Weak learning systems within the Commission

In document Evaluation of EC Country Strategy: Mozambique 1996-2000. 2000. (Page 67-71)

Monitoring has tended to focus on ‘physical’ results rather than impact. While there have been many evaluations of the rehabilitation programme, several major interventions have not been evaluated. Audits are not yet carried out systematically.

Weakness in project monitoring

There have been weaknesses in project monitoring. There is a tendency for log-frame indicators to focus on immediate ‘physical’ project results, rather than on impact (see Box on p.54 for an example from private sector development). In structural adjustment support, given the lack of transparency in the Mozambican budget, the EC’s monitoring of expenditure execution data was always delayed and of low reliability. What is more, it focused only on inputs to the budget and not on outputs and even less on outcomes.124 More reliable budget

124

The problem of focusing on inputs rather than outputs or outcomes is revealed in expenditure- tracking surveys carried out in Uganda (see World Bank, 1999e).

EC speeding up procedures

1999 elections. A number of derogations on tender procedures, including rules of origin, were agreed. In particular, for the TA funded through the UNDP-managed joint donor fund, procedures were harmonised with UNDP. In addition, flexibility was allowed in the allocation of funds to different components within the work programme. It was agreed (exceptionally) that changes could be made by letters of agreement between the Delegation and the Government without authorisation from Headquarters. In the event, as a result of the speed with which the Financing Proposal had to be prepared (only 5 to 6 weeks) such changes were made on five occasions, demonstrating the value of this provision.

The programme delivered on time. However, its financial management has been difficult (particularly given weaknesses at provincial level).

Flood response. Accelerated procedures are being used in the Post-Flood Reconstruction Programme in Gaza Province. This is important in a programme of this nature, given the need for speed to ensure that flood protection infrastructure is repaired in time for the next rainy season.

execution data has recently become available, but it is not disaggregated in a way that would be useful to monitor the impact on poverty, e.g. with no distinction between primary education and secondary education.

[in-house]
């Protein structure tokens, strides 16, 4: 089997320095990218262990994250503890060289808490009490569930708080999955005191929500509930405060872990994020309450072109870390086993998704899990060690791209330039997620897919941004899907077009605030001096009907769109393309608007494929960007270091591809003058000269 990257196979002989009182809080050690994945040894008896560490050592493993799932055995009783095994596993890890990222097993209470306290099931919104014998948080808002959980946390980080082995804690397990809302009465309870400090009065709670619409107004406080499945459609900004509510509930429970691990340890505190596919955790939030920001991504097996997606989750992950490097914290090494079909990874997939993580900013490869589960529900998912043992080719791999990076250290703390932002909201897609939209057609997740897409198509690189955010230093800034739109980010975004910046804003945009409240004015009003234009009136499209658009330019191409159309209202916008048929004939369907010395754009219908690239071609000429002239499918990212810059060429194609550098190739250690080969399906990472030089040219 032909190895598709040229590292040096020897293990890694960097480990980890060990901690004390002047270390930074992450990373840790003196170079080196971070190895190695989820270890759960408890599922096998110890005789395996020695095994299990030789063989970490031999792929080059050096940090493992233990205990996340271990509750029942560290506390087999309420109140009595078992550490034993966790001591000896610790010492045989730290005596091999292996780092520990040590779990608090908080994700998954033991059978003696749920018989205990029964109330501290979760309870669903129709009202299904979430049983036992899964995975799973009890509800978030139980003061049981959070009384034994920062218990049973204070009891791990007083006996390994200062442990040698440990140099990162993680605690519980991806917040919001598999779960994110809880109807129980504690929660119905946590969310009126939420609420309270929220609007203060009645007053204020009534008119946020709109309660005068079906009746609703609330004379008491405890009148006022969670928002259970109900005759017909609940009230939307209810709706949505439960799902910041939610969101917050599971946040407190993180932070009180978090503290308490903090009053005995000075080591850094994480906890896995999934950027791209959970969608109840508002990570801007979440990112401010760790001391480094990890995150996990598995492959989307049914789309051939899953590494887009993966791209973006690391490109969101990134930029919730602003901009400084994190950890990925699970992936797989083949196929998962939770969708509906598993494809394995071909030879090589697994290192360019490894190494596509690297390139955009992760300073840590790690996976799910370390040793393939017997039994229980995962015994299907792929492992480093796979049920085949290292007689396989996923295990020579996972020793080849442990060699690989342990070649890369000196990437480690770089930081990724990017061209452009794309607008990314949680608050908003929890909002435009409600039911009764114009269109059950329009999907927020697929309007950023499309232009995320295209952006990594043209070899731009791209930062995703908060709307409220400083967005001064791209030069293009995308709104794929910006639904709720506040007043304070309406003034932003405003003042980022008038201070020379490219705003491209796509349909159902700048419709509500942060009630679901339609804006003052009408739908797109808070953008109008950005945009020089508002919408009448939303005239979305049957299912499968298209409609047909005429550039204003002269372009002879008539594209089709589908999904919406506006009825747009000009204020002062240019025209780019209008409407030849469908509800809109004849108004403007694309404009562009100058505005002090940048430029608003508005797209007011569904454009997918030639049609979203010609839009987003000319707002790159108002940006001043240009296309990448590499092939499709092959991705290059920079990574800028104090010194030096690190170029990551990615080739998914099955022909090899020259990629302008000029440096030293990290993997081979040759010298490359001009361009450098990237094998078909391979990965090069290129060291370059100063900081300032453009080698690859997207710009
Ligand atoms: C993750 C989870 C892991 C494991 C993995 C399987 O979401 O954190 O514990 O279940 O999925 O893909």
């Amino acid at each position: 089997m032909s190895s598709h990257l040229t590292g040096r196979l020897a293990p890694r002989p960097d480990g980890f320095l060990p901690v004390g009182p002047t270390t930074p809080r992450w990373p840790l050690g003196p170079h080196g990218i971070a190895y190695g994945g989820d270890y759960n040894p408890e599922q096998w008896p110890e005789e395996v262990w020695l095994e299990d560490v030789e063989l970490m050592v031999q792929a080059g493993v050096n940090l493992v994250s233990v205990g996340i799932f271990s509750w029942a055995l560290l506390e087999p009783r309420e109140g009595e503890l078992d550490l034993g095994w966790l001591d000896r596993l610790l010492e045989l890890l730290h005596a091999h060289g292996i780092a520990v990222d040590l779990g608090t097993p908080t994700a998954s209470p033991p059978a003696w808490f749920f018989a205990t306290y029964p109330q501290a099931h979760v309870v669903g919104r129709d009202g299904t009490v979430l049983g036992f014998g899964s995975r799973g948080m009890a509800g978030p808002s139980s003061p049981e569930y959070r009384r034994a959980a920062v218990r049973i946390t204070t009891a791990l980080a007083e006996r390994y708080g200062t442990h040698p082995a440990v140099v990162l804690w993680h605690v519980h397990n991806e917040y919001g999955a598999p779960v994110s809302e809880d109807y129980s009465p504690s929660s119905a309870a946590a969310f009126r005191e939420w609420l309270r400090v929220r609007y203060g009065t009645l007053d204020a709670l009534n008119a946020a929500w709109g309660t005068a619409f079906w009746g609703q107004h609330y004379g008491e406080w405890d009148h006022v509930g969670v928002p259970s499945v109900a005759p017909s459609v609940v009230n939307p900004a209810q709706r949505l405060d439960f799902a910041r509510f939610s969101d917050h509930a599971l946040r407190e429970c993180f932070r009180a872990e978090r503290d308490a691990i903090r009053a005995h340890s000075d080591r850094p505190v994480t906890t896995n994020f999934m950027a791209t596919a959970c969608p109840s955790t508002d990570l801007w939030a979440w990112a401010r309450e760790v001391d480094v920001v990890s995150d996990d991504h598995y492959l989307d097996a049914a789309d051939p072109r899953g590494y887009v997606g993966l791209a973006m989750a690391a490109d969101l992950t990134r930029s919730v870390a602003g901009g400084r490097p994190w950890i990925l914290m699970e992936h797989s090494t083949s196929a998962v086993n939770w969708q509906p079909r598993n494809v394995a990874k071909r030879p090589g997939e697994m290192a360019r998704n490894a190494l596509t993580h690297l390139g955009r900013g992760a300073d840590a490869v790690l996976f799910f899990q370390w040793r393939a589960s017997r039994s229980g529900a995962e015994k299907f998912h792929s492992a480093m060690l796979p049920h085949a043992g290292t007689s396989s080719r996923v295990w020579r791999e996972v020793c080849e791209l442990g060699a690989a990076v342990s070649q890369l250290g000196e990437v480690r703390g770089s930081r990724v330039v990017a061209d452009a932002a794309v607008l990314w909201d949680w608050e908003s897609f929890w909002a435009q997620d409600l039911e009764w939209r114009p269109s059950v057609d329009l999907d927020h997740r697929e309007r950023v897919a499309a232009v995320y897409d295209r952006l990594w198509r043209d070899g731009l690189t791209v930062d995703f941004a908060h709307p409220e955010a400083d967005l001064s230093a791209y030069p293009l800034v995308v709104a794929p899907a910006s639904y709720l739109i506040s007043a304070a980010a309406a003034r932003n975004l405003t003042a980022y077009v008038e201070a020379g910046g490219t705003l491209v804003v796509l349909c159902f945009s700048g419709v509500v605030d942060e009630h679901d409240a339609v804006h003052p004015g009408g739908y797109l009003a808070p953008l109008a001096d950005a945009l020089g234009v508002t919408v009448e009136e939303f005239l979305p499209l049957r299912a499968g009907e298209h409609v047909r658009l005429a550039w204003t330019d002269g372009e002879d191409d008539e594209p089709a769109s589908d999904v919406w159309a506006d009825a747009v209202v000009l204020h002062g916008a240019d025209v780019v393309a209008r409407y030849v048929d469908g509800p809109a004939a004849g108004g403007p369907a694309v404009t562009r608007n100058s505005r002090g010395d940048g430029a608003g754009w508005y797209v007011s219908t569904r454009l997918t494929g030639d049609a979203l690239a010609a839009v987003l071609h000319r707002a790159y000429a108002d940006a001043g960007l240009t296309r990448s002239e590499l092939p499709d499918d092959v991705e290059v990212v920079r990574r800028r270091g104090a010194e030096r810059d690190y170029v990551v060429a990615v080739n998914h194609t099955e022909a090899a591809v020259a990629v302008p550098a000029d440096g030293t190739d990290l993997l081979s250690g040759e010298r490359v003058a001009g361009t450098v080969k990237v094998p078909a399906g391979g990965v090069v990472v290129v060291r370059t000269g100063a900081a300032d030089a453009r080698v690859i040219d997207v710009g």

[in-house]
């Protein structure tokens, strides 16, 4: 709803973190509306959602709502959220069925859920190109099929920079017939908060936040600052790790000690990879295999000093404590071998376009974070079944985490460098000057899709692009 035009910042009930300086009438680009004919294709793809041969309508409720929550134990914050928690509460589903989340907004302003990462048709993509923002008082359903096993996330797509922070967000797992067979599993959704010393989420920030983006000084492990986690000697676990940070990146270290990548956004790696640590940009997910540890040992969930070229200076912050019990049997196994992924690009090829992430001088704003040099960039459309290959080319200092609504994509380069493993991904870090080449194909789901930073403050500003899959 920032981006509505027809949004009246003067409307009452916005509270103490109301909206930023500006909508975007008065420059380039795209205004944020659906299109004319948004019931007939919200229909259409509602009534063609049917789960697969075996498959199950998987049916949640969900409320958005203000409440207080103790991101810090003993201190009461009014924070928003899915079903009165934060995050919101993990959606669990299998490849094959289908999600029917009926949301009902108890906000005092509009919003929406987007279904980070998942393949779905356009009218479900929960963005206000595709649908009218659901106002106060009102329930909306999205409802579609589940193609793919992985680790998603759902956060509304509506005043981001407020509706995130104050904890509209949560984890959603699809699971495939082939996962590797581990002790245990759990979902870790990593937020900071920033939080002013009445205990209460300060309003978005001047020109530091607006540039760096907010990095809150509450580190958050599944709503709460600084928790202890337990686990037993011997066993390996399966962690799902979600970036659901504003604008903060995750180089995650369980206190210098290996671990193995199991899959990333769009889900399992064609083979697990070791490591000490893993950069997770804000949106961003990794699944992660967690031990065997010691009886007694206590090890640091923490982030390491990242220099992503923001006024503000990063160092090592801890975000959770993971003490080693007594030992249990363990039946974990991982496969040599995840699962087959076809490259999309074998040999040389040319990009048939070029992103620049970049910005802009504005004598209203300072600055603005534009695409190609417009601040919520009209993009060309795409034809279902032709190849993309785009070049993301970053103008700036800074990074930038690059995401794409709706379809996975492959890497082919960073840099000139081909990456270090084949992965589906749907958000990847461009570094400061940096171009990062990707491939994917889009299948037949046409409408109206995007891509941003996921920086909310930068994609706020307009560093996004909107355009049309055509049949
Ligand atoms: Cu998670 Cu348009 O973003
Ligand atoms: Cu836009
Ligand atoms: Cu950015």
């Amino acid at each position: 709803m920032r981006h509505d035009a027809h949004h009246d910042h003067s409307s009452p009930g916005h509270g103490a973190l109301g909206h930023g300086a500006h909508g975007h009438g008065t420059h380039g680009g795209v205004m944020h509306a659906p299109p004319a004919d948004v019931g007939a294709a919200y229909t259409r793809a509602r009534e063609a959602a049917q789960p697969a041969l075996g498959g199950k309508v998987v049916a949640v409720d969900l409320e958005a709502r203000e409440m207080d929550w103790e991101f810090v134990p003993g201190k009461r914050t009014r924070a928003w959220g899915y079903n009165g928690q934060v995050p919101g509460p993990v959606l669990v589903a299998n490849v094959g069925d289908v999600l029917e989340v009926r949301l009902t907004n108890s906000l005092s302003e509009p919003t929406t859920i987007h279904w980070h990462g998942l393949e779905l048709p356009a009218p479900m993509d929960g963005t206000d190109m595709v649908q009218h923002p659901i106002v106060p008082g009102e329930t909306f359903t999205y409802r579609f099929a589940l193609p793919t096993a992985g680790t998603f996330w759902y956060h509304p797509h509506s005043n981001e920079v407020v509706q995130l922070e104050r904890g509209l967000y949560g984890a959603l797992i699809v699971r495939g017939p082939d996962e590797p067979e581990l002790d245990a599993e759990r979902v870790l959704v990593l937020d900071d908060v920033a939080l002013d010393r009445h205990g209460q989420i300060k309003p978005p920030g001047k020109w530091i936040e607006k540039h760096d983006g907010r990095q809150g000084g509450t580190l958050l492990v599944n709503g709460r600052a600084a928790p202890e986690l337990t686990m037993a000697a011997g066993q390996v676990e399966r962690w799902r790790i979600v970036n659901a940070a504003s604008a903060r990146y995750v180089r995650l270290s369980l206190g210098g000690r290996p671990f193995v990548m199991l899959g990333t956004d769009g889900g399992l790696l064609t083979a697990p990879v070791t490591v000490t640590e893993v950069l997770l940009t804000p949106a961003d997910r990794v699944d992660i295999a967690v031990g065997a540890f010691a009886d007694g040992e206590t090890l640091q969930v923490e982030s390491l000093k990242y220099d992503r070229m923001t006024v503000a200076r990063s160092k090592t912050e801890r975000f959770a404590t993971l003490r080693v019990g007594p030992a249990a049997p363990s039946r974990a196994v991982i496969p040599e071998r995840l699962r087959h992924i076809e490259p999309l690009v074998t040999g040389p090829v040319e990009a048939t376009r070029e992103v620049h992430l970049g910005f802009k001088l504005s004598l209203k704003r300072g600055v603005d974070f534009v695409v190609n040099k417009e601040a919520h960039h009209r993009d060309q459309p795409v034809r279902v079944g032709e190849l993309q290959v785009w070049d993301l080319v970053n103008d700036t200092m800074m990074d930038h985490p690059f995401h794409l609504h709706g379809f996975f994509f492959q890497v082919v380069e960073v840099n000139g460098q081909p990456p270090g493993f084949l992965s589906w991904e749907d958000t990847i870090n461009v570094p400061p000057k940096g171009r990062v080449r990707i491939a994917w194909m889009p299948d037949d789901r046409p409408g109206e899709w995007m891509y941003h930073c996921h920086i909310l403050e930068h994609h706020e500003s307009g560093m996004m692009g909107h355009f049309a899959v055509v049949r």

Monitoring of NGO projects appears to have been particularly weak in the past. The evaluation of the rehabilitation programme reported that in the early period of the programme there was “almost no monitoring and evaluation” and that even though monitoring did subsequently improve it remained unsystematic.125 Improvements have been made, e.g. through the placing of TA in provinces to support the NGO Unit and the FSU, through making project cycle management mandatory for NGO projects, and through the introduction in 1997 of a database of the status of all on-going NGO projects. The EC is working towards the goal of visiting all NGO projects at least once per year. In addition, some attempt to ensure that NGO projects learn from each other is proposed by the FSU, which is intending to carry out regular meetings of NGOs selected in the 1999 Call for Proposals (with meetings also open to NGO agriculture projects funded through other sources) to share experiences and discuss issues of common interest.126

Evaluations have not been carried out of several major EC programmes (see Box on p.55)

There have been no independent evaluations either of structural adjustment support programmes or of road sector interventions. In addition, the recent Food Security budget-line evaluation had limited staff resources (only part of a global evaluation). Moreover, the EC would benefit from a wider distribution of its evaluations (e.g. through a Delegation or donor- wide web-site).

…but the EC has evaluated the rehabilitation programme many times, and learnt lessons. The rehabilitation programme has been evaluated many times, and this has already benefited both the preparation of the Rural Development Programme (e.g. the linking of projects to the planning and budgeting of local authorities) and the preparation of a new draft framework for collaboration with NGOs. In this area, EC staff have shown a positive willingness to learn from previous experiences.

While the roads programme has not been evaluated, the problems found by EC consultants on a number of major roads127 have already been of benefit in the preparation of the Nampula- Nacala Road Rehabilitation programme.

125

EC (1999g), pp.51-53. 126

EC Food Security Unit (2000b), pp.2-3. 127

EC (1999b).

Comparing monitoring of private sector development

While the EC is providing an input into the World Bank’s PoDe programme, there is a contrast between the performance indicators outlined in the EC’s financing agreement and those highlighted in the World Bank’s project document on PoDe.